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Large Aperture Rotary Tables in Medical Research Tomography Applications

Tue, 05/07/2013 - 2:33pm
Greg Kane, Manager, IntelLiDrives

Diagram of the small animal PET scanner (courtesy of Zel Institute for Electronics)In the study of human diseases and potential treatments, small animal models play a crucial role in bridging the gap between in vitro and in vivo studies. When considering imaging techniques for small animal studies, positron emission tomography (PET) is well suited to the measurement of highly specific molecular interactions (e.g., glucose uptake and target-receptor binding). Small animal PET tomography scanners are constructed specifically for imaging living subject rodents for pre-clinical research and diagnostics, and to enable new drug discovery in academic and pharmaceutical research.

IntelLiDrives large center aperture Planar ServoRing Series rotary tables enable researchers in academia, pharmaceutical companies, and contract research organizations to develop medical devices and techniques to support such research with fully conscious and mobile rodents without the confounding effects of anesthesia.

Most current research and commercial small animal SPECT (single photon emission computed tomography) scanners utilize pinhole collimation with magnification in order to achieve sub-millimeter spatial resolution. Many designs have multiple detectors and multiple pinholes per detector to improve system sensitivity and overall image quality. Some commercial hybrid scanners integrate SPECT detectors with high resolution x-ray computed tomography (CT) detectors to generate multi-modality images with co-registered molecular (SPECT) and anatomic (CT) information. These current designs have limitations caused by non-ideal vertical orientation for animal imaging and may potentially interfere with the animal's physiology and the distribution of the SPECT radiopharmaceutical.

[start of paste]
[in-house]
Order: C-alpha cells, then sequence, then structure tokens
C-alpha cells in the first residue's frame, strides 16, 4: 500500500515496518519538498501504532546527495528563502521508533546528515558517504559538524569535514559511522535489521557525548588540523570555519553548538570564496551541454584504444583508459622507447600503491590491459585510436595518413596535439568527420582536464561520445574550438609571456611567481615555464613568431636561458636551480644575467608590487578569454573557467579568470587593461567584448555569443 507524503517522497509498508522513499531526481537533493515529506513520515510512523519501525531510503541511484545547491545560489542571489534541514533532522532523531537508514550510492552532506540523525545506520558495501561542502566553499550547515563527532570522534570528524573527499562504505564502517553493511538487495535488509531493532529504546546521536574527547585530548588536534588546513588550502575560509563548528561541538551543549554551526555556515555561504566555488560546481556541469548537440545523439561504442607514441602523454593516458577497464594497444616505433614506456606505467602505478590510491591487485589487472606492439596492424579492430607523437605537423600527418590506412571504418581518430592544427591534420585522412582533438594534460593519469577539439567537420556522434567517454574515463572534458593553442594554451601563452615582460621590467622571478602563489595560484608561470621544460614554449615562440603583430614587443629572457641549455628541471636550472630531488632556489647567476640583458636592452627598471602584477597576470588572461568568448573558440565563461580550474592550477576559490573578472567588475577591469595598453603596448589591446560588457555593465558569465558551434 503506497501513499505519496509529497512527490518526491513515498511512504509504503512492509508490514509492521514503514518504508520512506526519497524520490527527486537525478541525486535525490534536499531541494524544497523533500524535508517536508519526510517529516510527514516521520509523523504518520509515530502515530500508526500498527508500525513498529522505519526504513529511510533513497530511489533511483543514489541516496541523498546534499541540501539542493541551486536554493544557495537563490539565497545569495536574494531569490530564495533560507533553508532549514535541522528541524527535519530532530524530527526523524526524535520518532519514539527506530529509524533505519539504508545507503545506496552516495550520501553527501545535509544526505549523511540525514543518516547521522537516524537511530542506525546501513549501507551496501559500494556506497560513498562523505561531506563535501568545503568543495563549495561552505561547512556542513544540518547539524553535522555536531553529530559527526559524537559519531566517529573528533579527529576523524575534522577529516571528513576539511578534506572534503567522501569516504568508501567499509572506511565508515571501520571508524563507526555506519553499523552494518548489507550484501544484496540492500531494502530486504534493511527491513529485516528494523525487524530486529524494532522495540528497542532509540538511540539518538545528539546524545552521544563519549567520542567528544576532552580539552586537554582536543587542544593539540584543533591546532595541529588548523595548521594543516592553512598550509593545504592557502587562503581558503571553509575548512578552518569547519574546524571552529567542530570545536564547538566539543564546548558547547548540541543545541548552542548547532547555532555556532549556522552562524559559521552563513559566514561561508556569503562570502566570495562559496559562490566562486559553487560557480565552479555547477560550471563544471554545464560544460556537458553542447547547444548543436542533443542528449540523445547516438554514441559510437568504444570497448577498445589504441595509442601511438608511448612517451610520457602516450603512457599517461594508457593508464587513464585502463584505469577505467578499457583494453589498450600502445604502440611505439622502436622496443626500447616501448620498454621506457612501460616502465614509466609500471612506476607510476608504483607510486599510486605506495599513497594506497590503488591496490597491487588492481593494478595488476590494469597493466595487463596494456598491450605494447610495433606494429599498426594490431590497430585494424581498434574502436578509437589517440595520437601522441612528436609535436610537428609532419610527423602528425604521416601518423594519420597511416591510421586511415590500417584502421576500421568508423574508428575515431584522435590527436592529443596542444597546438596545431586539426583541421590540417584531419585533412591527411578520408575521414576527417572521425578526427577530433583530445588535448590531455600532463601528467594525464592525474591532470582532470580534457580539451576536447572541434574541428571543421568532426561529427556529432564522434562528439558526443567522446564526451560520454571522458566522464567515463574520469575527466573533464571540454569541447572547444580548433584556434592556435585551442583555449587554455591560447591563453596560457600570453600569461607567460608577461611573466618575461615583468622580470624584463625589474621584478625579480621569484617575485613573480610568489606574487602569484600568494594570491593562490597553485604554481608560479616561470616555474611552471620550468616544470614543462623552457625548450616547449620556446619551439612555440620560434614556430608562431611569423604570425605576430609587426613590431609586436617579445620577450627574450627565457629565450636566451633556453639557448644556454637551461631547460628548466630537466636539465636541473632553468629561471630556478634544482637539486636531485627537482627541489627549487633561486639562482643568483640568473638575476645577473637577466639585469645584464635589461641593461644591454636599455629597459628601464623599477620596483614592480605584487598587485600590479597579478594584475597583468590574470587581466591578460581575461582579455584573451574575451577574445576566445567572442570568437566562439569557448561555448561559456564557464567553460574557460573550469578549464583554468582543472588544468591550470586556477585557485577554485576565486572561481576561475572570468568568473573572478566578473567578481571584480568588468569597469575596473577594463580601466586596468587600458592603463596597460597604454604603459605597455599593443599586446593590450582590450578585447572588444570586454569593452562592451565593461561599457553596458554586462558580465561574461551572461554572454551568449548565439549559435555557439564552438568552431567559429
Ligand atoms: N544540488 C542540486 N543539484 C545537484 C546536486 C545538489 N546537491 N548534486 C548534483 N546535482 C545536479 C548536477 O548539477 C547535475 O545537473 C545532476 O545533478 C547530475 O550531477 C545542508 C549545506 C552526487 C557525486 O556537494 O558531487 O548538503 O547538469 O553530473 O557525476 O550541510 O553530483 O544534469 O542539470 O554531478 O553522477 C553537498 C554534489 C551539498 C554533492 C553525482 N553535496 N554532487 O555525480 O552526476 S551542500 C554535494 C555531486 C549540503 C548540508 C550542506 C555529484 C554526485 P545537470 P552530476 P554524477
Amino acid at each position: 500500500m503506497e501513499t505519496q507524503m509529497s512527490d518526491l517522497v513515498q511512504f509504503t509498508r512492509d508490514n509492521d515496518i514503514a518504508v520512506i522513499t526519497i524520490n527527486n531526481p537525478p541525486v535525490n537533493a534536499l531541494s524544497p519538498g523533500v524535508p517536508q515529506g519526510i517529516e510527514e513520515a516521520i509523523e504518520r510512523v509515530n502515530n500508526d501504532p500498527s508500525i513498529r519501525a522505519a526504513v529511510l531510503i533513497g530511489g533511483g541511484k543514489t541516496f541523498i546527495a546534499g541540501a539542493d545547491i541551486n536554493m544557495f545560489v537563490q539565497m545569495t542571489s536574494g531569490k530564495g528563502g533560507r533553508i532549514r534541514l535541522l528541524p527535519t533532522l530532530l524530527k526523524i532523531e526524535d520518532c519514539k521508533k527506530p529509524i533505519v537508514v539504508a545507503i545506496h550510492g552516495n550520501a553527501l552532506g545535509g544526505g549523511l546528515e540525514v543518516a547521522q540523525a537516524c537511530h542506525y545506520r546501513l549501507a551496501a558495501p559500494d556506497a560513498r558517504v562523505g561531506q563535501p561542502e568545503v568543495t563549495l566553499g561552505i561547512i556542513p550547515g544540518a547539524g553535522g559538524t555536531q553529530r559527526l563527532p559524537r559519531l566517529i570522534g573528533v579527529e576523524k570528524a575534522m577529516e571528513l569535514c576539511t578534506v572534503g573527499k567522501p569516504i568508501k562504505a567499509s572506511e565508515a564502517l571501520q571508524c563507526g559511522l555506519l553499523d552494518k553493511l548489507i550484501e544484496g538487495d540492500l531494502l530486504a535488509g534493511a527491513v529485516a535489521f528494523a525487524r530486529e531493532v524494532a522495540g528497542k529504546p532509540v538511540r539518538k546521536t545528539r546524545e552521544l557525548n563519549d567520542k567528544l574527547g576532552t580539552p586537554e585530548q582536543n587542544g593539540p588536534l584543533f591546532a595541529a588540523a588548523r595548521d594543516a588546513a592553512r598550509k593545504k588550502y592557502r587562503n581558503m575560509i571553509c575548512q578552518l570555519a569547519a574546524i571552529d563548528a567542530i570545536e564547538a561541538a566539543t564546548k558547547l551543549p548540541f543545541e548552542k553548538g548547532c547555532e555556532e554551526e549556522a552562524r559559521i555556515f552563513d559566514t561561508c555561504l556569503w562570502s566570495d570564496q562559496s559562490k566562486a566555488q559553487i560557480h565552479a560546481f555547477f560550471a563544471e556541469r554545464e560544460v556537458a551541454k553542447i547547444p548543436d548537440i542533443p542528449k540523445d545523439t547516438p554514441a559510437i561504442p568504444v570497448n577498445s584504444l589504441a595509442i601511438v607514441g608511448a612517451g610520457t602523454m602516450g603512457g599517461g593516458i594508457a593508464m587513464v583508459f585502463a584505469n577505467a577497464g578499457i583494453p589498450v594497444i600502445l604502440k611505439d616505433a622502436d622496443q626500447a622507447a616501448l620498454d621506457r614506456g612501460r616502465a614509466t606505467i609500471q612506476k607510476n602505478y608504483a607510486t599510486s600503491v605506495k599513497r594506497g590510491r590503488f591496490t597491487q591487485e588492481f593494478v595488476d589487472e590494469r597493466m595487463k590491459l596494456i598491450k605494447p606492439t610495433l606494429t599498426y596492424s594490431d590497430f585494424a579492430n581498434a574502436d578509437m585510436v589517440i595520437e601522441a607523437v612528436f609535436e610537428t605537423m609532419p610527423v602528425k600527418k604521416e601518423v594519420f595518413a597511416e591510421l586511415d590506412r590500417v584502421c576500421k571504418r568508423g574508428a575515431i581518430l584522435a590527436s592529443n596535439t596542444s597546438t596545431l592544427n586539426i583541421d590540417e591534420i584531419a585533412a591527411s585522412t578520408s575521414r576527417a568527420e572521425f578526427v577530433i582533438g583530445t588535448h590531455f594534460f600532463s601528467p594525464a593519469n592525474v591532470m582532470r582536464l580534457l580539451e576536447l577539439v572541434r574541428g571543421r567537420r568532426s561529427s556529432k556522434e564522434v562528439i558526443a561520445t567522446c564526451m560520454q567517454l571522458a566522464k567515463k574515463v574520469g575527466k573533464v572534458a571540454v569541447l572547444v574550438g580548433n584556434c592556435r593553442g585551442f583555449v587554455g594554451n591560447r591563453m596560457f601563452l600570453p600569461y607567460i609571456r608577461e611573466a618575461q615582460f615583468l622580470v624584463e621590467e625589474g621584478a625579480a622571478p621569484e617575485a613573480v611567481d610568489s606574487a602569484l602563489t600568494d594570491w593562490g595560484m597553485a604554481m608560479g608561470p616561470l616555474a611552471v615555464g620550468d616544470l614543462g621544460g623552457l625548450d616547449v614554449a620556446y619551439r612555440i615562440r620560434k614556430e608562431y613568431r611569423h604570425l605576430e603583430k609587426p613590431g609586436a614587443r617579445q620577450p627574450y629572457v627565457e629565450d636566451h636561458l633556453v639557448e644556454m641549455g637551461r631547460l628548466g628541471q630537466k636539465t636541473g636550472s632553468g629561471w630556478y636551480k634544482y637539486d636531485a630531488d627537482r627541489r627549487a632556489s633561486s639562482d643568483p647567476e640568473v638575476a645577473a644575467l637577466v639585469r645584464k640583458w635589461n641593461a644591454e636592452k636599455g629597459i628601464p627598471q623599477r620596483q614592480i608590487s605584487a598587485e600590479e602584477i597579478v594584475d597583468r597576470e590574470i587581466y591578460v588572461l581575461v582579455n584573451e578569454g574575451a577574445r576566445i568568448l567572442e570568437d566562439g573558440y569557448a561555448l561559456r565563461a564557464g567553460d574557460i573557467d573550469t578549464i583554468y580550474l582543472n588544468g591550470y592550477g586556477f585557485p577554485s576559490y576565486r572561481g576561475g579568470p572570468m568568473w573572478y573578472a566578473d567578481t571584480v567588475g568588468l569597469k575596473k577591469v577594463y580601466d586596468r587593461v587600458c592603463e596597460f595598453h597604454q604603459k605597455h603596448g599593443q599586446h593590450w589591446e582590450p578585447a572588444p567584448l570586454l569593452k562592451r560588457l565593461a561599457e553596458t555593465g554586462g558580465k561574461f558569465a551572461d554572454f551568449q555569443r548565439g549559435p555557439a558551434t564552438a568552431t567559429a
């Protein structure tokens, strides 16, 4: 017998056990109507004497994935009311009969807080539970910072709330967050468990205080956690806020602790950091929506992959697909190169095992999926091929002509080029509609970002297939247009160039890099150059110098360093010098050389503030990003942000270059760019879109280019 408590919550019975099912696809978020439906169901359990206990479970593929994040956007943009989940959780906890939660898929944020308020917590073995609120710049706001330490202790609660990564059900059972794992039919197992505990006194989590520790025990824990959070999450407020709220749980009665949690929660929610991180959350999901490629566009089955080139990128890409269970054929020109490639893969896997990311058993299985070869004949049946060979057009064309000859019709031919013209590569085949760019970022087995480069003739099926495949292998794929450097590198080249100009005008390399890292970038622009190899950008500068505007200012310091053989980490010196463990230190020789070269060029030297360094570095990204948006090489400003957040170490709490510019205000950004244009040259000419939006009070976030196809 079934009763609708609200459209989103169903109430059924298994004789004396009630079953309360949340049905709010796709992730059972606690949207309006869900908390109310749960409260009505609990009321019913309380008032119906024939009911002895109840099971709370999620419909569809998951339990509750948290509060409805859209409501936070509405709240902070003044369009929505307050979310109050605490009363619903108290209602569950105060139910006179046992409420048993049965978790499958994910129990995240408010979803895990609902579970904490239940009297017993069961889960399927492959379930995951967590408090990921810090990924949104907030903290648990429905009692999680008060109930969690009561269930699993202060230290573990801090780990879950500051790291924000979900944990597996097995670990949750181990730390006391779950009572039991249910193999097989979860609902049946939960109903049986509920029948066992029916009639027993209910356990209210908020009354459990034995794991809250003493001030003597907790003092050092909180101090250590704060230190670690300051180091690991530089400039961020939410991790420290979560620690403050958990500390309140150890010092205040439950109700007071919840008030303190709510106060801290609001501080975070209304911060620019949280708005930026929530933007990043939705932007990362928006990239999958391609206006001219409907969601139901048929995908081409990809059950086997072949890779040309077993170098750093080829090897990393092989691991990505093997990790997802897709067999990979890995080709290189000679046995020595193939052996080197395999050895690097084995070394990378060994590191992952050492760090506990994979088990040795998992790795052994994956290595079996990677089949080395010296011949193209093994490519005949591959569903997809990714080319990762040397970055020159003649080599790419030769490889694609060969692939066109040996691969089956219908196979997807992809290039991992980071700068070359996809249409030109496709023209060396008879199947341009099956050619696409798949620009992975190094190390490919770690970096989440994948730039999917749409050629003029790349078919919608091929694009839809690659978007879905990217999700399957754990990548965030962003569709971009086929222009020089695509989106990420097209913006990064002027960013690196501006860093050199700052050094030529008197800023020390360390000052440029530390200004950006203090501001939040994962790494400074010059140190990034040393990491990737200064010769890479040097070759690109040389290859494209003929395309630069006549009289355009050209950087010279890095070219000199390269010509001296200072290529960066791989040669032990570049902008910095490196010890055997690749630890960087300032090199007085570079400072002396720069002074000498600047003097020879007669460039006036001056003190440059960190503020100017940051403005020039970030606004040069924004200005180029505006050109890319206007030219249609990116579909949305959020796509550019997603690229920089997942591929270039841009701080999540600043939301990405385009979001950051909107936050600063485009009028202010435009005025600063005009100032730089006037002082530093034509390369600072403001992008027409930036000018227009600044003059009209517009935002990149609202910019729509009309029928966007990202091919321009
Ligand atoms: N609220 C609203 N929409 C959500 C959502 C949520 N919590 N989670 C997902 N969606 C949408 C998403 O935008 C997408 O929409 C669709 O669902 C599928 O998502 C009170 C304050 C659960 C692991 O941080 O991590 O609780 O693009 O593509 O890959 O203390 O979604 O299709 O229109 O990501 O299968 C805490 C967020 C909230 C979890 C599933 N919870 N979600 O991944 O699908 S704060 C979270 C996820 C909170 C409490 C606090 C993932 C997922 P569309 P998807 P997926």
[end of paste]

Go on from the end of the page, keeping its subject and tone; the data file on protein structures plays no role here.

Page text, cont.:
IntelLiDrives large aperture rotary tables To solve these problems, the latest generation scanner architecture uses IntelLiDrives large aperture rotary tables to independently rotate gamma cameras and detached pinhole collimators. In these scanners, the animal is imaged in a horizontal orientation and rotary table large center aperture allows unrestrained animal moves in the axial direction through the aperture relative to rotating gamma camera detectors and collimators.

The center aperture of IntelLIDrives rotary tables also allows large trans-axial field of view in the scanning instrument and the ability to obtain sub-millimeter imaging resolution.

Low profile rotary servo tables Planar ServoRing models PSR300 and PSR300MHS with respective center apertures 115 mm and 145 mm are used in these scanners. They have zero backlash and are significantly faster than worm gear rotary actuators and have no gear wear or gear vibration and noise. System accuracy and repeatability of these rotary stages maintained over time and allowed researchers to obtain sub-millimeter resolution images with a high rate of image acquisition and reconstruction. Direct-drive motor design has all the advantages of a brushless motor—no brushes to wear, no gear trains to maintain, and high acceleration and speeds. A precision encoder built into rotary tables allows synchronization with linear transport animal bed to provide helical or ordered-subsets axial sampling.

This technology helps to enable a better result in research areas when imaging of small animals is involved.

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